In sportscasting, and life in general, there are always crossroads moments where you have to make a decision that will change the trajectory of your career. Making the right decision in these moments can be the difference between continuing with the status quo or achieving whatever your career and life goals may be. But how the heck do you know what the right decision is?
It happens all the time! Before making the decision to leave my sales job and pursue my new position helping a local high school build a streaming platform, I agonized over this question. As I often do when I’m not sure what to do, I arranged a call with Jon Chelesnik from STAA. We went over the pros and cons on both sides, he gave me a few things to think about, and eventually I moved forward. During the discussion he suggested reading the book “Thinking In Bets” by World Series of Poker champion Annie Duke. It dives deep into how principles from poker can be used to guide and judge decision-making in life. It was an excellent read, and I highly recommend it. Here are a few of my biggest takeaways and how I’ve applied them to my personal situation.
Don’t Play The Result: Often in poker, you can have a hand with the best odds to win, read the table correctly, place the right bets at the right time, and still lose the hand. On the flipside, you can have the worst hand at the table, do everything wrong at every point, and catch a lucky card to win anyway. When something bad happens, it doesn’t necessarily mean you made the wrong choice. Sometimes you just get unlucky. The same thing goes for taking credit when you succeed. You have to weigh all the options, both good and bad, prepare to put yourself in position for the best case scenario, but be ready to accept a negative outcome.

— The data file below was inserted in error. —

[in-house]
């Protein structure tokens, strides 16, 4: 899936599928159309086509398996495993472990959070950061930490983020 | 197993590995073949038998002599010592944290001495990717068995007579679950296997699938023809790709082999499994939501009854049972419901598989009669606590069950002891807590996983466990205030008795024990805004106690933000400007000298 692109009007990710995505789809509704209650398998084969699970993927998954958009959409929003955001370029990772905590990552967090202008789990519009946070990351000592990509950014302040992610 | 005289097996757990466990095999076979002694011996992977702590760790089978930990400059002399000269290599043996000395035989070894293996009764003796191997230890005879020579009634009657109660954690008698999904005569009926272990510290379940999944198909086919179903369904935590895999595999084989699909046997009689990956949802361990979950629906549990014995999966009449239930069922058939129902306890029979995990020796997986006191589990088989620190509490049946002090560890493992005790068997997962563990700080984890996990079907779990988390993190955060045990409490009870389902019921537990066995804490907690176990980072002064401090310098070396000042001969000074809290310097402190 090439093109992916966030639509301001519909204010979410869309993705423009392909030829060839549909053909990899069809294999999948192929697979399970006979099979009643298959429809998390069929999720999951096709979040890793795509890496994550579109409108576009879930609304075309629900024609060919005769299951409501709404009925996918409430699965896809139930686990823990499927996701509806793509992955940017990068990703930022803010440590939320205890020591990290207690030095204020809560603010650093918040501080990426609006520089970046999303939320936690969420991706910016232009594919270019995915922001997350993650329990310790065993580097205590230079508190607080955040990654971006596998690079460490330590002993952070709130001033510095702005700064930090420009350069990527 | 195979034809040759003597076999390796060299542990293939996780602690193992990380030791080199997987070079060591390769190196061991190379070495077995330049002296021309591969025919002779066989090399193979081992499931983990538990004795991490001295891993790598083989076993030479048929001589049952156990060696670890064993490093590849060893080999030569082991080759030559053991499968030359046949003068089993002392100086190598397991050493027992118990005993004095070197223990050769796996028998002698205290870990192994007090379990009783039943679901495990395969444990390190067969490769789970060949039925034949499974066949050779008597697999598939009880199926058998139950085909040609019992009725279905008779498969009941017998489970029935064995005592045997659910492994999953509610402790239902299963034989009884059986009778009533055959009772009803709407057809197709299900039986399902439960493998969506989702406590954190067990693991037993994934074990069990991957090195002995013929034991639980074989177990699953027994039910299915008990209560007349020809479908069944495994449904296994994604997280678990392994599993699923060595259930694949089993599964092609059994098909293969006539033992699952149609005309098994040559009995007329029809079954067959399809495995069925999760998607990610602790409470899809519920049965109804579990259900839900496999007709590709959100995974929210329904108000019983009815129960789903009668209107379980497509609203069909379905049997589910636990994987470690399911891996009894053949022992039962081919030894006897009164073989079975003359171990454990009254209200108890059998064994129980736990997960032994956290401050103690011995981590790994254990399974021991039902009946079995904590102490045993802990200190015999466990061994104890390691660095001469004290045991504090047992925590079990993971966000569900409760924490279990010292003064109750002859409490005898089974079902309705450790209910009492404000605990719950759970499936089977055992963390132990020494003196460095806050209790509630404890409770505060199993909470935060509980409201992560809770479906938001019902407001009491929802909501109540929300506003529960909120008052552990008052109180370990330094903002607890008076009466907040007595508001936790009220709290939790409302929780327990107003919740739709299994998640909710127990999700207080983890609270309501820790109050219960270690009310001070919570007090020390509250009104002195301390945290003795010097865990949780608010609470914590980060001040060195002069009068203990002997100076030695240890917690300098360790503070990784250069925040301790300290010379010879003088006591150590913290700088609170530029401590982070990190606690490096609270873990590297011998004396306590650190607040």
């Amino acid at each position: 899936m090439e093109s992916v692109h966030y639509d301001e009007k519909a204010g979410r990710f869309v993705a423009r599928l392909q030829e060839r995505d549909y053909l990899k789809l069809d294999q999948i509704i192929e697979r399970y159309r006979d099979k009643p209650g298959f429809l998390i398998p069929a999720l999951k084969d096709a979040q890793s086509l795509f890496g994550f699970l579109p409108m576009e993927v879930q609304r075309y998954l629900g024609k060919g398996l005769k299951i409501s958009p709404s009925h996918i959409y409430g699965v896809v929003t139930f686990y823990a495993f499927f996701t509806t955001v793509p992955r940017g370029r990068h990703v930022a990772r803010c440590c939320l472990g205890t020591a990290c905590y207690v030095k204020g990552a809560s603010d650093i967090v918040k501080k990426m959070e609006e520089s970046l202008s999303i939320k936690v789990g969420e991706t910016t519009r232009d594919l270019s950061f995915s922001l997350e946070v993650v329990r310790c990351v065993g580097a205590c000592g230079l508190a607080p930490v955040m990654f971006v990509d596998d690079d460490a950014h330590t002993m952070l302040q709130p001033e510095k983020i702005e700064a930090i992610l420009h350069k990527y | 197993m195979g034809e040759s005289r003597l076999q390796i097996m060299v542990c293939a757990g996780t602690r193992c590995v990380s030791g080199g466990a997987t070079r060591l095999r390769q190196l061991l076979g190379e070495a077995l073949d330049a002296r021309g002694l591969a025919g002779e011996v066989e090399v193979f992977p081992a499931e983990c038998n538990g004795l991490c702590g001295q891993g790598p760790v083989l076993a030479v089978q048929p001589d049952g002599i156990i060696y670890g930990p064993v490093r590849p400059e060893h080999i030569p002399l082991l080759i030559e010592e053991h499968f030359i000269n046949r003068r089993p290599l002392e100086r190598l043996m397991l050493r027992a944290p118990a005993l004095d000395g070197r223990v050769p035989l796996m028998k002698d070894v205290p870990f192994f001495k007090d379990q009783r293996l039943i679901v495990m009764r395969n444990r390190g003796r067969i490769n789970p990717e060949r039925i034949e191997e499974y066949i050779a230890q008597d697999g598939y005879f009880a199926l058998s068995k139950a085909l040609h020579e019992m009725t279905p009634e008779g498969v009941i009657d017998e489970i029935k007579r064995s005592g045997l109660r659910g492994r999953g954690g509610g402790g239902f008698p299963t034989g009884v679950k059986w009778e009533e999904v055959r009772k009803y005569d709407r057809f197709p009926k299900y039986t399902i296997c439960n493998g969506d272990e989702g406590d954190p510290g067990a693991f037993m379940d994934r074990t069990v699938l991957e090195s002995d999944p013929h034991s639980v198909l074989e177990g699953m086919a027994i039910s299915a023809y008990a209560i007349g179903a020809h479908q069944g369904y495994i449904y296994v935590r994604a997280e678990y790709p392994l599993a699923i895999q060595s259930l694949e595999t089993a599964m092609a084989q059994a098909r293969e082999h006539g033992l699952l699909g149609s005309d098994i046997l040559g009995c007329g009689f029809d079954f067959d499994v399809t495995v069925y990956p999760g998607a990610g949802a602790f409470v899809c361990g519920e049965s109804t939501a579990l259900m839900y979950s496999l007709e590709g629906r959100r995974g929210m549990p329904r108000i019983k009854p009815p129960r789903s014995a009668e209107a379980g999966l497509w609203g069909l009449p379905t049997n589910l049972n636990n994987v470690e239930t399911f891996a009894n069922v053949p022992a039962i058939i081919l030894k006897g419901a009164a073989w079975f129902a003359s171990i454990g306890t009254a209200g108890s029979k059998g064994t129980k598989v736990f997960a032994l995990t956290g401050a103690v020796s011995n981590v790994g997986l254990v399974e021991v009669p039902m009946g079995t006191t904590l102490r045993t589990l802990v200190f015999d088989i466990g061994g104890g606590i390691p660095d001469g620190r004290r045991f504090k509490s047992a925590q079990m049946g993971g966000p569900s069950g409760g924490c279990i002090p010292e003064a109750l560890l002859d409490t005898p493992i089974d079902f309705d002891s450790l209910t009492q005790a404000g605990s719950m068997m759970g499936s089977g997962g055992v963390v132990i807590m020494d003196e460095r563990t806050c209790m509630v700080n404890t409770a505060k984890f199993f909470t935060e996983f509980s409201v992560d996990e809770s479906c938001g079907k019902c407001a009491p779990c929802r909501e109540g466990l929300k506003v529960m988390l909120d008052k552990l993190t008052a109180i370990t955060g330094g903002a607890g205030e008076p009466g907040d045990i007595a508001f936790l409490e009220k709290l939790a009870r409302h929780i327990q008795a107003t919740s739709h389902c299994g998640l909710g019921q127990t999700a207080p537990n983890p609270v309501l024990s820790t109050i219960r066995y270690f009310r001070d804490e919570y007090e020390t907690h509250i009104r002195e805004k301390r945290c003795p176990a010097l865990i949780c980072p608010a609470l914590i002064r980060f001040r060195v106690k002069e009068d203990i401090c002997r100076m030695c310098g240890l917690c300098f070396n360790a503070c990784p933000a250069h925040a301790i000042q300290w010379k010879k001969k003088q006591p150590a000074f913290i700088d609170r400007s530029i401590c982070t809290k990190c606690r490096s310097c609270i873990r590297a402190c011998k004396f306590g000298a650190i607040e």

Incomplete Information: The biggest reason decisions are hard is because we always have incomplete information. In poker you don’t know what cards the other players have, what community cards will show up, or when someone will do something stupid to sway the odds in one direction or the other. When I took my last job in Faribault, Minnesota I knew that they had a big signal, a strong on-air staff, and an optimistic manager. I didn’t know that they would have a very rigid and corporate culture, that account and sales territories were distributed in a very unconventional manner, or that the manager who hired me would leave a few months later for a better opportunity. It ended up being a bad fit for both sides, but that doesn’t mean that the decision I made was wrong. At that time, I had been working in a retail store, struggling financially, and I was previously successful in three other small market sales positions. Knowing what I knew at the time, I believe I made the right decision at the time, but that doesn’t guarantee good results.
Mental Time Travel: The last part of the book focused on analyzing past successes and failures to help fill in the blanks left by incomplete information. Using past experience to make future decisions is far from a novel concept. The key, according to the book, is to look back on the past without bias. Were past results based on the steps you took? Or did you get lucky or unlucky? Really being honest in your evaluation of why things happened the way they did is the best way to chart a course for a productive future.